Obesity, obstructive sleep apnoea and metabolic syndrome
The Authors: Jamie CM Lam, MD, is Honorary Clinical Assistant Professor of Medicine, with expertise in sleep related breathing disorders, carcinoma of lung and bronchiectasis. Judith CW Mak, PhD, is Assistant Professor of Medicine with an interest in laboratory research of chronic obstructive pulmonary disease, asthma and intermittent hypoxia. Mary SM Ip, MD, is Mok Hing Yiu Endowed Chair Professor in Respiratory Medicine, with special interest in sleep related breathing disorders and chronic airway diseases. She is also the Chief of the Division of Respiratory Medicine, Department of Medicine, Queen Mary Hospital, The University of Hong Kong.
SERIES EDITOR: AMANDA J. PIPER
Mary IP, Room 409, 4/F., Professorial Block, Division of Respiratory Medicine, Department of Medicine, Queen Mary Hospital, Hong Kong SAR, China. Email: firstname.lastname@example.org
OSA is increasingly recognized as a major health problem in developed countries. Obesity is the most common risk factor in OSA and hence, the prevalence of OSA is undoubtedly rising given the epidemic of obesity. Recent data also suggest that OSA is highly associated with the metabolic syndrome, and it is postulated that OSA contributes to cardiometabolic dysfunction, and subsequently vasculopathy.
Current evidence regarding the magnitude of impact on ultimate cardiovascular morbidity or mortality attributable to OSA-induced metabolic dysregulation is scarce. Given the known pathophysiological triggers of intermittent hypoxia and sleep fragmentation in OSA, the potential mechanisms of OSA–obesity–metabolic syndrome interaction involve sympathetic activation, oxidative stress, inflammation and neurohumoral changes. There is accumulating evidence from human and animal/cell models of intermittent hypoxia to map out these mechanistic pathways.
In spite of support for an independent role of OSA in the contribution towards metabolic dysfunction, a healthy diet and appropriate lifestyle modifications towards better control of metabolic function are equally important as CPAP treatment in the holistic management of OSA.
Obesity has become one of the most important global public health issues, with escalating prevalence in Western countries for several decades, and now also affecting many developing countries, attributable to the modern lifestyle of physical inactivity and unrestricted supply of high-fat diet.1,2 The epidemic of obesity results in major health related consequences in different ethnic populations. There is increasing awareness of the role of obesity in the development of cardiometabolic disease in recent years.3 Metabolic syndrome (MS) is strongly linked to obesity, is a clustering of multiple metabolic abnormalities, comprising of hypertension, insulin resistance, central obesity and dyslipidaemia. Current data suggest that there is an increased prevalence of MS in subjects with OSA.4,5 OSA is a common and increasingly recognized sleep disorder, characterized by recurrent episodes of upper airway collapse that results in oxyhaemoglobin desaturation and periodic arousals from sleep throughout the night.6 Obesity is a well-known risk factor for OSA;7 therefore, OSA is possibly an additive pathogenic pathway for the effects of obesity on cardiometabolic dysfunction. There is emerging evidence that obesity and OSA affect similar cascades that contribute to vasculopathy.8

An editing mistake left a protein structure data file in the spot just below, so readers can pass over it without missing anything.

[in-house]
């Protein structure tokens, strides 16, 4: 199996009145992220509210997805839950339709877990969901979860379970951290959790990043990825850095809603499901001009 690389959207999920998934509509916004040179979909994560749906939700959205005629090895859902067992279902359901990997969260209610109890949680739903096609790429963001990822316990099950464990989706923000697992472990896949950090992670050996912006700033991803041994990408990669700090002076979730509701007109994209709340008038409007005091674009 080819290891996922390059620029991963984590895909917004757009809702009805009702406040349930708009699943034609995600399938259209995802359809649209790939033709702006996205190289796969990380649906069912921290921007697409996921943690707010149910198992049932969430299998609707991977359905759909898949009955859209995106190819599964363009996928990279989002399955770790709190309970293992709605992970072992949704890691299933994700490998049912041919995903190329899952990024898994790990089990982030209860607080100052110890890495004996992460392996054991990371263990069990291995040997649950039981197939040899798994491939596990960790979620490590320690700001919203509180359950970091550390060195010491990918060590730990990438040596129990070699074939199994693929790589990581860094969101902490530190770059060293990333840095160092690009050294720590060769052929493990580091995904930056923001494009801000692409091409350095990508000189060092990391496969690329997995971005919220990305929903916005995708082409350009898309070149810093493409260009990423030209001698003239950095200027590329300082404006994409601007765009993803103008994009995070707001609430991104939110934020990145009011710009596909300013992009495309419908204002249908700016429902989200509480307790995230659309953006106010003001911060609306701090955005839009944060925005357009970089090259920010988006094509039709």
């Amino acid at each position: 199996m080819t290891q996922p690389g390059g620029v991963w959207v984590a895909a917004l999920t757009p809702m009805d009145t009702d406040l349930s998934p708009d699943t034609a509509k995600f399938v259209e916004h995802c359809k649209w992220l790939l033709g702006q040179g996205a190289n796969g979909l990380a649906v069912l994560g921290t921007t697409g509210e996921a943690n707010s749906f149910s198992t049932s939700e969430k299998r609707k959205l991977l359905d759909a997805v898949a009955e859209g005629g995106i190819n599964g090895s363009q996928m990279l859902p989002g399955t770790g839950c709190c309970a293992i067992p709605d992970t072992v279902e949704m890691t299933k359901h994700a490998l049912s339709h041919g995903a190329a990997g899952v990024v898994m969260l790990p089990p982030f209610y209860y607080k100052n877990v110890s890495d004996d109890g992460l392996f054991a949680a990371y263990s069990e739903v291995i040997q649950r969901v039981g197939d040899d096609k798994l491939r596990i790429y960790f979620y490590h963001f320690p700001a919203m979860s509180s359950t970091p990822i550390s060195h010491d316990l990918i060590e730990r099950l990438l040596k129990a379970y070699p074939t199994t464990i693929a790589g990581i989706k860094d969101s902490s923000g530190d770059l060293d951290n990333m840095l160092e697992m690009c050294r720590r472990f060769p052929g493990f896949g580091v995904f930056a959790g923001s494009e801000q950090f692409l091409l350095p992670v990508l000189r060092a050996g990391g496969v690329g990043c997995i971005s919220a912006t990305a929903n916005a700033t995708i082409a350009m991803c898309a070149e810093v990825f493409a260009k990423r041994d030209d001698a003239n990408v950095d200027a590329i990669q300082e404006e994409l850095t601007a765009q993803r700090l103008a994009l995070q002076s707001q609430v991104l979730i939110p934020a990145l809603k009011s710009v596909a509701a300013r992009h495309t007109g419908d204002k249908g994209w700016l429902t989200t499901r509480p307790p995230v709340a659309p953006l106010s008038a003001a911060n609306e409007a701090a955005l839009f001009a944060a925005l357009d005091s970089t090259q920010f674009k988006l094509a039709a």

OBESITY AND CENTRAL OBESITY
Obesity develops from an imbalance of energy over time, when energy intake exceeds energy expenditure, leading to accumulation of adipose tissue with a corresponding increase in lean body mass.9 Its severity also depends on a complex interaction of genetic and environmental influences. It is often defined in terms of BMI by body weight relative to height, or evaluated in terms of fat distribution for central obesity with measurements of waist circumference or waist-to-hip ratio. The cut-off value of BMI for obesity in the Caucasian populations is at 30 kg/m2, but some Asian populations have redefined obesity at a lower BMI of 25 kg/m2.10 The World Health Organization taskforce on obesity suggested that Asian populations have different associations between BMI, percentage of body fat, and health risks than do Caucasians. The consultation concluded that the proportion of Asian people with a high risk of type 2 diabetes and cardiovascular disease is substantial at BMIs <25 kg/m2. In 2004, the World Health Organization expert consultation further identified potential public health action points (23, 27.5, 32.5, 37.5 kg/m2) along the continuum of BMI for Asian populations.11
Obesity and central obesity have significant adverse impact on health, yet they are modifiable and thus preventable causes of morbidity and mortality. In a collaborative analysis of 57 prospective studies with nearly 900 000 participants from Western Europe and North America,3 it was found that, for each 5 kg/m2 increase in BMI, overall mortality was increased by 30%, with a hazard ratio of 1.29. For each 5 kg/m2, mortality was increased by 40% for vascular diseases, 60–120% for diabetic, renal and hepatic diseases, 20% for respiratory disease, and 10% for cancer. At BMI 30–35 kg/m2, median survival is reduced by 2 to 4 years; at 40–45 kg/m2, it is reduced by 8–10 years.